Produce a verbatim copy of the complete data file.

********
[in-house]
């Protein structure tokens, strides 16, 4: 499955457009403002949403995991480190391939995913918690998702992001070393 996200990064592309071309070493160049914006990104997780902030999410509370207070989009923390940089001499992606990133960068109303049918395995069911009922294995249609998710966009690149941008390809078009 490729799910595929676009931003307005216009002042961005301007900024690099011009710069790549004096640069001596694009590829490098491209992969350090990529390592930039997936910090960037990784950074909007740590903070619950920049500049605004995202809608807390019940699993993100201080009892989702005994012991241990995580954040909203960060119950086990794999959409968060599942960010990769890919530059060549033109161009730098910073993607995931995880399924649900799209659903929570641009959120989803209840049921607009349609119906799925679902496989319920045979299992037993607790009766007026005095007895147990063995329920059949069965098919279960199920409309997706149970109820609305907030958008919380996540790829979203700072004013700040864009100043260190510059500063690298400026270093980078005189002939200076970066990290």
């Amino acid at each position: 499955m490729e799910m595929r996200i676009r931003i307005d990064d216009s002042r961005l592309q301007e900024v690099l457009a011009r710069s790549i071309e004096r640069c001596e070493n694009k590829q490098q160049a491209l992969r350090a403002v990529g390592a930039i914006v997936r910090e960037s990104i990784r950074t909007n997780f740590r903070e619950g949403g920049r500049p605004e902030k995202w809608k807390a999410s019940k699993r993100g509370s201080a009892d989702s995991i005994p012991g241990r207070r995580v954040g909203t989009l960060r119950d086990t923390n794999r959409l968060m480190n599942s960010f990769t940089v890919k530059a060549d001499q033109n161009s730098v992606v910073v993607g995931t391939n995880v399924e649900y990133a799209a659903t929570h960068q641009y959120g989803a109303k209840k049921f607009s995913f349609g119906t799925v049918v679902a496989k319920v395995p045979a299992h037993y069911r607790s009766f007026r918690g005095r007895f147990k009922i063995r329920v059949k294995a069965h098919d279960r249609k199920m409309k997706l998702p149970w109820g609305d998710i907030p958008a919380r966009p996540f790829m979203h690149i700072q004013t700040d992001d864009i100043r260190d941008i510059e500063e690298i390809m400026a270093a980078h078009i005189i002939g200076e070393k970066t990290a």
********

[in-house]
């Protein structure tokens, strides 16, 4: 499955457009403002949403995991480190391939995913918690998702992001070393 996200990064592309071309070493160049914006990104997780902030999410509370207070989009923390940089001499992606990133960068109303049918395995069911009922294995249609998710966009690149941008390809078009 490729799910595929676009931003307005216009002042961005301007900024690099011009710069790549004096640069001596694009590829490098491209992969350090990529390592930039997936910090960037990784950074909007740590903070619950920049500049605004995202809608807390019940699993993100201080009892989702005994012991241990995580954040909203960060119950086990794999959409968060599942960010990769890919530059060549033109161009730098910073993607995931995880399924649900799209659903929570641009959120989803209840049921607009349609119906799925679902496989319920045979299992037993607790009766007026005095007895147990063995329920059949069965098919279960199920409309997706149970109820609305907030958008919380996540790829979203700072004013700040864009100043260190510059500063690298400026270093980078005189002939200076970066990290």
């Amino acid at each position: 499955m490729e799910m595929r996200i676009r931003i307005d990064d216009s002042r961005l592309q301007e900024v690099l457009a011009r710069s790549i071309e004096r640069c001596e070493n694009k590829q490098q160049a491209l992969r350090a403002v990529g390592a930039i914006v997936r910090e960037s990104i990784r950074t909007n997780f740590r903070e619950g949403g920049r500049p605004e902030k995202w809608k807390a999410s019940k699993r993100g509370s201080a009892d989702s995991i005994p012991g241990r207070r995580v954040g909203t989009l960060r119950d086990t923390n794999r959409l968060m480190n599942s960010f990769t940089v890919k530059a060549d001499q033109n161009s730098v992606v910073v993607g995931t391939n995880v399924e649900y990133a799209a659903t929570h960068q641009y959120g989803a109303k209840k049921f607009s995913f349609g119906t799925v049918v679902a496989k319920v395995p045979a299992h037993y069911r607790s009766f007026r918690g005095r007895f147990k009922i063995r329920v059949k294995a069965h098919d279960r249609k199920m409309k997706l998702p149970w109820g609305d998710i907030p958008a919380r966009p996540f790829m979203h690149i700072q004013t700040d992001d864009i100043r260190d941008i510059e500063e690298i390809m400026a270093a980078h078009i005189i002939g200076e070393k970066t990290a």